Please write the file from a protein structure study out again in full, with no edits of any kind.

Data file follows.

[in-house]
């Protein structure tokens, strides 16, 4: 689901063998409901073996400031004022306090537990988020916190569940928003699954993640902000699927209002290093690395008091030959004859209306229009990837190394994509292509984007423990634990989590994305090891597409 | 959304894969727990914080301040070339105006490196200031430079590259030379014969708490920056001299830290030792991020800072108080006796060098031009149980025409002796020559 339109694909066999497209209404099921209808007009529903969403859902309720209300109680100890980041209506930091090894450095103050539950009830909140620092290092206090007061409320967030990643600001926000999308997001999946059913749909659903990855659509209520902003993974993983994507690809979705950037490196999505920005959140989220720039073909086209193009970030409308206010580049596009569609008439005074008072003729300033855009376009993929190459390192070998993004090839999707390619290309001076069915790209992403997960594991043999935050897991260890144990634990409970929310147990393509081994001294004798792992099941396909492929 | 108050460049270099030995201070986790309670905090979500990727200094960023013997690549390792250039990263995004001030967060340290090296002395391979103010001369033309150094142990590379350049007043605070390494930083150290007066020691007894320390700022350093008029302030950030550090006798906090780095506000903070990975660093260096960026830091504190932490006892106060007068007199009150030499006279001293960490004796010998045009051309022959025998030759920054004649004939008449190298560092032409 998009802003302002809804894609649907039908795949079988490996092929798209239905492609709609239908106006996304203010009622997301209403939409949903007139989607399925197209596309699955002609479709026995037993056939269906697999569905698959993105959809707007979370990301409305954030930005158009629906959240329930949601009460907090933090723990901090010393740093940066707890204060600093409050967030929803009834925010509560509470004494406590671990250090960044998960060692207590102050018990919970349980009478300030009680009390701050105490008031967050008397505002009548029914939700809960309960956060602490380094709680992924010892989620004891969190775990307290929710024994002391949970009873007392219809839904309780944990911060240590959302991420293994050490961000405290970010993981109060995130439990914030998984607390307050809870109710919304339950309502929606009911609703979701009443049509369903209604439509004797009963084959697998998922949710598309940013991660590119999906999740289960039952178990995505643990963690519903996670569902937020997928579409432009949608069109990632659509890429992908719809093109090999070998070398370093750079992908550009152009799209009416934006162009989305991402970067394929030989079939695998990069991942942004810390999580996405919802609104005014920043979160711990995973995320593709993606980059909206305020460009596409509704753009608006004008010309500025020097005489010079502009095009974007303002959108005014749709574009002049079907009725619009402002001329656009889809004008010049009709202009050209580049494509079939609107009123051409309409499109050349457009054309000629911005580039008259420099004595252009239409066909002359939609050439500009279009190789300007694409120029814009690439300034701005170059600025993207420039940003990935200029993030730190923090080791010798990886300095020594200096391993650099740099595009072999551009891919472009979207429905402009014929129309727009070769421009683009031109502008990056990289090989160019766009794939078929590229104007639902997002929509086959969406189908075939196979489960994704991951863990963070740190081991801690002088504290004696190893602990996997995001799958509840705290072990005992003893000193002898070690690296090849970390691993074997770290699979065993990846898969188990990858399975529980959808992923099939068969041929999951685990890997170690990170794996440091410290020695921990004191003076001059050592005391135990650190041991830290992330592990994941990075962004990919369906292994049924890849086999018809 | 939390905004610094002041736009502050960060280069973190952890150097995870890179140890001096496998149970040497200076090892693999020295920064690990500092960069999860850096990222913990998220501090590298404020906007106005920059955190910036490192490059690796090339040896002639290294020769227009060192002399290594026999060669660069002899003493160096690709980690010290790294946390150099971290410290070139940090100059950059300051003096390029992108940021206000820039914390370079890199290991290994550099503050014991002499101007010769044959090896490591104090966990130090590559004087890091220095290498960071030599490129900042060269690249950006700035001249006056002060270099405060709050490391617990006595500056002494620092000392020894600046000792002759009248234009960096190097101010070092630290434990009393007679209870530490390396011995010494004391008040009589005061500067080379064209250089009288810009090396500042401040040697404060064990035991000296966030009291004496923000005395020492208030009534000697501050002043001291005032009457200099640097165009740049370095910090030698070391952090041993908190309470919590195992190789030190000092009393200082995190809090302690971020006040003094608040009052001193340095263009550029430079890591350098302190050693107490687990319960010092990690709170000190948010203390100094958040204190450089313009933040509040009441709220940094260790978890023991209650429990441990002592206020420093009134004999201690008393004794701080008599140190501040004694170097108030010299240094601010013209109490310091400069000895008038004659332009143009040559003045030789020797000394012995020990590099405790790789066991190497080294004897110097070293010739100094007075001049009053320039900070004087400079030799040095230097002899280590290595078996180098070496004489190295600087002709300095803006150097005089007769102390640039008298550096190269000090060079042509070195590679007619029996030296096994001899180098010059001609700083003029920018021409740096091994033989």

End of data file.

[in-house]
């Protein structure tokens, strides 16, 4: 689901063998409901073996400031004022306090537990988020916190569940928003699954993640902000699927209002290093690395008091030959004859209306229009990837190394994509292509984007423990634990989590994305090891597409 | 959304894969727990914080301040070339105006490196200031430079590259030379014969708490920056001299830290030792991020800072108080006796060098031009149980025409002796020559 339109694909066999497209209404099921209808007009529903969403859902309720209300109680100890980041209506930091090894450095103050539950009830909140620092290092206090007061409320967030990643600001926000999308997001999946059913749909659903990855659509209520902003993974993983994507690809979705950037490196999505920005959140989220720039073909086209193009970030409308206010580049596009569609008439005074008072003729300033855009376009993929190459390192070998993004090839999707390619290309001076069915790209992403997960594991043999935050897991260890144990634990409970929310147990393509081994001294004798792992099941396909492929 | 108050460049270099030995201070986790309670905090979500990727200094960023013997690549390792250039990263995004001030967060340290090296002395391979103010001369033309150094142990590379350049007043605070390494930083150290007066020691007894320390700022350093008029302030950030550090006798906090780095506000903070990975660093260096960026830091504190932490006892106060007068007199009150030499006279001293960490004796010998045009051309022959025998030759920054004649004939008449190298560092032409 998009802003302002809804894609649907039908795949079988490996092929798209239905492609709609239908106006996304203010009622997301209403939409949903007139989607399925197209596309699955002609479709026995037993056939269906697999569905698959993105959809707007979370990301409305954030930005158009629906959240329930949601009460907090933090723990901090010393740093940066707890204060600093409050967030929803009834925010509560509470004494406590671990250090960044998960060692207590102050018990919970349980009478300030009680009390701050105490008031967050008397505002009548029914939700809960309960956060602490380094709680992924010892989620004891969190775990307290929710024994002391949970009873007392219809839904309780944990911060240590959302991420293994050490961000405290970010993981109060995130439990914030998984607390307050809870109710919304339950309502929606009911609703979701009443049509369903209604439509004797009963084959697998998922949710598309940013991660590119999906999740289960039952178990995505643990963690519903996670569902937020997928579409432009949608069109990632659509890429992908719809093109090999070998070398370093750079992908550009152009799209009416934006162009989305991402970067394929030989079939695998990069991942942004810390999580996405919802609104005014920043979160711990995973995320593709993606980059909206305020460009596409509704753009608006004008010309500025020097005489010079502009095009974007303002959108005014749709574009002049079907009725619009402002001329656009889809004008010049009709202009050209580049494509079939609107009123051409309409499109050349457009054309000629911005580039008259420099004595252009239409066909002359939609050439500009279009190789300007694409120029814009690439300034701005170059600025993207420039940003990935200029993030730190923090080791010798990886300095020594200096391993650099740099595009072999551009891919472009979207429905402009014929129309727009070769421009683009031109502008990056990289090989160019766009794939078929590229104007639902997002929509086959969406189908075939196979489960994704991951863990963070740190081991801690002088504290004696190893602990996997995001799958509840705290072990005992003893000193002898070690690296090849970390691993074997770290699979065993990846898969188990990858399975529980959808992923099939068969041929999951685990890997170690990170794996440091410290020695921990004191003076001059050592005391135990650190041991830290992330592990994941990075962004990919369906292994049924890849086999018809 | 939390905004610094002041736009502050960060280069973190952890150097995870890179140890001096496998149970040497200076090892693999020295920064690990500092960069999860850096990222913990998220501090590298404020906007106005920059955190910036490192490059690796090339040896002639290294020769227009060192002399290594026999060669660069002899003493160096690709980690010290790294946390150099971290410290070139940090100059950059300051003096390029992108940021206000820039914390370079890199290991290994550099503050014991002499101007010769044959090896490591104090966990130090590559004087890091220095290498960071030599490129900042060269690249950006700035001249006056002060270099405060709050490391617990006595500056002494620092000392020894600046000792002759009248234009960096190097101010070092630290434990009393007679209870530490390396011995010494004391008040009589005061500067080379064209250089009288810009090396500042401040040697404060064990035991000296966030009291004496923000005395020492208030009534000697501050002043001291005032009457200099640097165009740049370095910090030698070391952090041993908190309470919590195992190789030190000092009393200082995190809090302690971020006040003094608040009052001193340095263009550029430079890591350098302190050693107490687990319960010092990690709170000190948010203390100094958040204190450089313009933040509040009441709220940094260790978890023991209650429990441990002592206020420093009134004999201690008393004794701080008599140190501040004694170097108030010299240094601010013209109490310091400069000895008038004659332009143009040559003045030789020797000394012995020990590099405790790789066991190497080294004897110097070293010739100094007075001049009053320039900070004087400079030799040095230097002899280590290595078996180098070496004489190295600087002709300095803006150097005089007769102390640039008298550096190269000090060079042509070195590679007619029996030296096994001899180098010059001609700083003029920018021409740096091994033989």